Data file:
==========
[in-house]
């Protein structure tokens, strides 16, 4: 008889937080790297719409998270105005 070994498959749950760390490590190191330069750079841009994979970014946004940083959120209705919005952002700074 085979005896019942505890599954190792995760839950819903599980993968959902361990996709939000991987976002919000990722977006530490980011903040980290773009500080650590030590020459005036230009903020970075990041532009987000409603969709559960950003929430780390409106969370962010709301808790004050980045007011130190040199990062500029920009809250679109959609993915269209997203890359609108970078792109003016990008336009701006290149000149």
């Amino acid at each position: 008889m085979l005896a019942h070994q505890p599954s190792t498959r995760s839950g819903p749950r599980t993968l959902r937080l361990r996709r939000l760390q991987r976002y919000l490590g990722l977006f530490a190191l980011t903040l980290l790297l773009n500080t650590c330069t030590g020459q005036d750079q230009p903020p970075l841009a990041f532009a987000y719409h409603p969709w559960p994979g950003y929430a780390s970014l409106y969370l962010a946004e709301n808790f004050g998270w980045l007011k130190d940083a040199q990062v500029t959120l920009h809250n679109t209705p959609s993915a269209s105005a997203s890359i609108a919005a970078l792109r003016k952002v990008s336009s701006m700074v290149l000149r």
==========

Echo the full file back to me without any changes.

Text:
[in-house]
């Protein structure tokens, strides 16, 4: 008889937080790297719409998270105005 070994498959749950760390490590190191330069750079841009994979970014946004940083959120209705919005952002700074 085979005896019942505890599954190792995760839950819903599980993968959902361990996709939000991987976002919000990722977006530490980011903040980290773009500080650590030590020459005036230009903020970075990041532009987000409603969709559960950003929430780390409106969370962010709301808790004050980045007011130190040199990062500029920009809250679109959609993915269209997203890359609108970078792109003016990008336009701006290149000149």
């Amino acid at each position: 008889m085979l005896a019942h070994q505890p599954s190792t498959r995760s839950g819903p749950r599980t993968l959902r937080l361990r996709r939000l760390q991987r976002y919000l490590g990722l977006f530490a190191l980011t903040l980290l790297l773009n500080t650590c330069t030590g020459q005036d750079q230009p903020p970075l841009a990041f532009a987000y719409h409603p969709w559960p994979g950003y929430a780390s970014l409106y969370l962010a946004e709301n808790f004050g998270w980045l007011k130190d940083a040199q990062v500029t959120l920009h809250n679109t209705p959609s993915a269209s105005a997203s890359i609108a919005a970078l792109r003016k952002v990008s336009s701006m700074v290149l000149r």